And now David Frum has come out with a piece of his own, very similar to Brooks' piece.  Like Brooks, he says that marching is not enough, you have to get organized.  Though he acknowledges the "orderly commitment and resolution" of the Women's March, he just can't resist equating parts that merely offend his sensibilities (the absence of conservative women like military women, police women, and pro-lifers from the lineup) with actual "black-masked crowbar thugs" of the type that rioted at the inauguration and at Berkeley -- and were totally absent among the millions who march on January 21, or at the anti-Muslim ban demonstrations since.**  Frum wants the marchers to carry the flag, to begin events with the Pledge of Allegiance and end with the Star Spangled Banner.  He recommends that members limit themselves to a single theme, one that can be fit onto a bumper sticker (actually he would allow members an entire tweet) and above all, one that "the vast American mainstream" (which tends to coincide with anti-Trump conservatives) would relate to.  In other words, nothing that could be considered partisan an nothing that your "Rush Limbaugh listening brother-in-law" would not agree with.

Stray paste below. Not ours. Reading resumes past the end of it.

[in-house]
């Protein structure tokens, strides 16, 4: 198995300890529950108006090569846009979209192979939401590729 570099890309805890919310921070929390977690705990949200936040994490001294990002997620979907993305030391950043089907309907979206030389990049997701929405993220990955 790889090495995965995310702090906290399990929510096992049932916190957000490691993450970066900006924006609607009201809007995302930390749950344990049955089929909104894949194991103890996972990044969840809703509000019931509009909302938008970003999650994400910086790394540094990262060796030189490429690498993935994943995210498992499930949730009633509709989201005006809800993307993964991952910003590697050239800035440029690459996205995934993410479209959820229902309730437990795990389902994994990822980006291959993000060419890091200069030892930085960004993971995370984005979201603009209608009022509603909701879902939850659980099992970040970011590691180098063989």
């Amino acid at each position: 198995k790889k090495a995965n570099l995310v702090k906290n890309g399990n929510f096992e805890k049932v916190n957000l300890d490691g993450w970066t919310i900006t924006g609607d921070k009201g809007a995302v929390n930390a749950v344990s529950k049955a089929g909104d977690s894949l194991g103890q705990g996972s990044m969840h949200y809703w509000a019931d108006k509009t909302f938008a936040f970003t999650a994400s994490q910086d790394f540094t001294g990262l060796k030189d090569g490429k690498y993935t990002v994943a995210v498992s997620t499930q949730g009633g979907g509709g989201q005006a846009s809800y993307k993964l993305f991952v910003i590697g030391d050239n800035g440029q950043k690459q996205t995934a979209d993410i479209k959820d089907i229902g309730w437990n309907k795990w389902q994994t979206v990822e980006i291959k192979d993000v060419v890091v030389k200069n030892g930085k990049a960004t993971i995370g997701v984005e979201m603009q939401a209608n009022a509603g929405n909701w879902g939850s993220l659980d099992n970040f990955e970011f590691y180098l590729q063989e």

I think what all these guys are saying is, "Hey, what about me?  I hate Trump too, but I just don't fit into your event."  To which I can only say, there is certainly a conservative case to be made against Trump.  Many conservative intellectuals have articulated it very well.  They didn't make a whole lot of converts.  If you want a march of conservatives against Trump that dresses in red, white and blue, flies that flag, sings the Star Spangled Banner and focuses on issues that anti-Trump conservatives care about, by all means feel free.  Just don't be surprised if not many people show up.  I'm guessing that no amount of flag waving will attract that Limbaugh-listening brother-in-law.  Sorry.  In the meantime, maybe you will just have to deal with the anti-Trump movement you have and not the anti-Trump movement you wish you had.